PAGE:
TYRON is an album that encapsulates everything you need to know about the intricate mind of slowthai, as both a human and an artist.
Northampton raised slowthai garnered attention in 2019 with his politically charged lyrics and seemingly off-beat bars on His debut album, ‘Nothing Great About Britain’.
Tyron Frampton is recognised by many as being the man who notoriously held Boris Johnson’s severed head to the cameras during a Mercury Prize performance in 2019.
Not his real one I should clarify but he did later apologise after receiving backlash from mainstream media, explaining it was just a lavish political statement yet many fans did not believe required an apology.
His debut album was largely focused on the political and societal problems within Britain. Through this, he acquired a somewhat niche fanbase in the UK of other young people who feel the same disenchantment from the country.
However, both his lyrical and visual specificities of Britain didn’t stop his popularity rising overseas and on his latest project, ‘TYRON’, slowthai appears to be expanding his international reach as well as attract other potential British fans who were perhaps scared away by a certain Mr.Johnson’s head…
TYRON is a perfect representation of an album of two halves, utilising the classic vinyl album’s sides A and B. He devotes side A to the louder, cockier side of his character (even the track titles are in call caps for those who enjoy the aesthetic.)
‘45 SMOKE’ aggressively introduces the album with heavy instrumental that flows perfectly into the punchy ‘CANCELLED’ which then takes us satisfyingly to what some might describe trap-like ‘MAZZA’. All of these on side A will undoubtedly slap when performed live.
The project is for certain a non shuffle album that weaves seamlessly throughout and, although it’s an in two halves, the transition from side A’s final track, ‘PLAY WITH FIRE’, into side B’s opener - ‘i tried’ - hits you like the most delicate way a tonne of feathers can. Still heavy but soft enough to release the change in atmosphere.
His personal anxieties about 2020 definitely come through in this latest LP. ‘CANCELLED’ (featuring grime legend Skepta) is an undisguised reference to cancel culture that is hitting a lot of celebrities, particularly men in focus.
In February 2020, slowthai was for once receiving myriad unwanted attention after he acted questionably at the NME Awards, where he was rather ironically collecting the Hero of the Year Award. TYRON’s final track, ‘adhd’, potentially alludes to his excuse-cum-apology for this event.
Alas, people grow, and he certainly has as an artist over the past two years since his debut release. Creating his second collab with Skepta and renowned US rapper, A$AP Rocky shows us that slowthai is an artist everyone has to take seriously now.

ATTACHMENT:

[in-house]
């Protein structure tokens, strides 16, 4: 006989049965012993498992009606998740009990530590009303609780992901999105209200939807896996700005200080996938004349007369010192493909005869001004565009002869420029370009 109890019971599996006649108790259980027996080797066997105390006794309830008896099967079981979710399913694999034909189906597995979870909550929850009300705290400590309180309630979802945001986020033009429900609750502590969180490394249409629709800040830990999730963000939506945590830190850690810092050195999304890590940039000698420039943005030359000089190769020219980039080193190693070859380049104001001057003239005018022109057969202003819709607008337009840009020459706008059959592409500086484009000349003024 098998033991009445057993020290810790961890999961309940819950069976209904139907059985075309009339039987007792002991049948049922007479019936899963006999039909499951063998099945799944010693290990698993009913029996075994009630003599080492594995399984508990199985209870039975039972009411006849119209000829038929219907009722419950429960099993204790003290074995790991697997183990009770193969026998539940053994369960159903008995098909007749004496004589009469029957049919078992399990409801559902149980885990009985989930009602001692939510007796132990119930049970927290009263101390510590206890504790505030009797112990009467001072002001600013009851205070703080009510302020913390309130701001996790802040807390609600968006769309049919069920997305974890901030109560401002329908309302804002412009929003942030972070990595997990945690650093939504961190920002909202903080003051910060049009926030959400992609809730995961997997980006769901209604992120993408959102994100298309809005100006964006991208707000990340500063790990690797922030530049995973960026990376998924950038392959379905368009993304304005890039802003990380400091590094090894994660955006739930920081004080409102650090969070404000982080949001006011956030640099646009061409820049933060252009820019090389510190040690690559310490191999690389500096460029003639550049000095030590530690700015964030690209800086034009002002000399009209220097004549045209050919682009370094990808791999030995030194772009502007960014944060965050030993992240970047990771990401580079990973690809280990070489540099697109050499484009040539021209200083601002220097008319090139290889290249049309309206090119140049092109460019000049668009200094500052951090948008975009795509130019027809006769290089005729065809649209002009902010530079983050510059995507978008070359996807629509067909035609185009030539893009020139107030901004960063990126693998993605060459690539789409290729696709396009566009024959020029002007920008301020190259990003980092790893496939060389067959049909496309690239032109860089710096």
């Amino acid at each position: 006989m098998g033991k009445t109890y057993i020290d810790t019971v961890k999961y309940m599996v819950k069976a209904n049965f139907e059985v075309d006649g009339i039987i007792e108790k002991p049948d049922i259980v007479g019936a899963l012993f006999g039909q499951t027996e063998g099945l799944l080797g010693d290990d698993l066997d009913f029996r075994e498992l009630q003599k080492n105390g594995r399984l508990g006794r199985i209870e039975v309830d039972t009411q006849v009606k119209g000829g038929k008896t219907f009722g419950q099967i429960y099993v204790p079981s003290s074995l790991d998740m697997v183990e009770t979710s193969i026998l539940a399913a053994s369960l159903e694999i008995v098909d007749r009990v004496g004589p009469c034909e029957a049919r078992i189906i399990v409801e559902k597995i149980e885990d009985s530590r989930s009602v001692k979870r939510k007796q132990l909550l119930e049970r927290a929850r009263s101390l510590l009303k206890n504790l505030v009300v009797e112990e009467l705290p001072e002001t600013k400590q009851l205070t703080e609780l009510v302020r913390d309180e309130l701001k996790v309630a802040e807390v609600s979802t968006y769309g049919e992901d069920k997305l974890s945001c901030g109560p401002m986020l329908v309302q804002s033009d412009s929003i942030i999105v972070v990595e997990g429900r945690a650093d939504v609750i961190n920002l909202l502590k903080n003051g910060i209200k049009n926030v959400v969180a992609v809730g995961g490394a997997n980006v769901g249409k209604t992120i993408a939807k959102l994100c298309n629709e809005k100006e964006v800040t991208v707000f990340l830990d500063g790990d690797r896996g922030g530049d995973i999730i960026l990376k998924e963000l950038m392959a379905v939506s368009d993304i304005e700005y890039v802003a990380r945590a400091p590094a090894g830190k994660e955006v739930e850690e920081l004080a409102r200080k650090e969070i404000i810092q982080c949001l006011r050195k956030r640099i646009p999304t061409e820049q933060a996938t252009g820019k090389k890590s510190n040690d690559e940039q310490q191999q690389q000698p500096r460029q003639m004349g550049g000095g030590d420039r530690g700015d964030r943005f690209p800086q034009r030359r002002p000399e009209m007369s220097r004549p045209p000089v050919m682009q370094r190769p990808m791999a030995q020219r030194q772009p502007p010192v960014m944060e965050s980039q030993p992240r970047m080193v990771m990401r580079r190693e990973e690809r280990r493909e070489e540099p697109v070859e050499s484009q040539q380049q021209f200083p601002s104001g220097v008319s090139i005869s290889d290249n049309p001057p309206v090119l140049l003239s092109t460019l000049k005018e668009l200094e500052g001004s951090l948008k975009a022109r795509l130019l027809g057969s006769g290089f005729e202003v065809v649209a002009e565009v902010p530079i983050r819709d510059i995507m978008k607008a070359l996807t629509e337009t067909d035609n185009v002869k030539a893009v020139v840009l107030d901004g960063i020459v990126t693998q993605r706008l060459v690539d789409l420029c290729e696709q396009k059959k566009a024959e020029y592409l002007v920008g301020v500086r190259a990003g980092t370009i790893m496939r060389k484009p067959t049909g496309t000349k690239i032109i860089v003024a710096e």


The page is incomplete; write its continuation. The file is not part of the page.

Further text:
The more reserved second-half of this serving lets people see his more vulnerable side which is a welcomed transition with many rap-orientated artists avoiding personal subjects.
Side B features previously released singles, ‘nhs’ and ‘feel away’ (featuring James Black and Mount Kimbie). If you have already heard these two snippets, you can imagine what the other five tracks are like.
With these more sensitive topics, such as mental health, comes a slower pace. Most of slowthai’s music could be labeled rash and hectic, but he waters it down in a special way for side B. You can definitely still tell it’s slowthai, still tell it’s grime, but much easier on your ears for those who might not appreciate uptempo rap.
He subtly references his childhood and past, especially in nhs where he talks about playing Simon Says and housing estates full of barking dogs. It’s full of broad enough references for anybody with a similar upbringing to relate to. And I guess that’s the point. He’s speaking for everybody from the same boat.
With grime music, comes expectations of diss tracks and witty bars. Though the closest slowthai has come so far to a diss track is 'CANCELLED' (which is almost dissing himself), but the album is amok with witty remarks: ‘if anyone’s seen sleep, tell him I miss him dearly’.
For fans who learned to love him from his debut album, have no fear. Although it is more watered down than 'Nothing Great About Britain' when it comes to its political stances, slowthai still hasn’t forgotten who he is on TYRON.
With truly British references to football, musicians, and the National Health Service pinpoint that his music is primarily made for his fellow British, working-class compatriots and that this lad from Northampton is only going to improve with each release.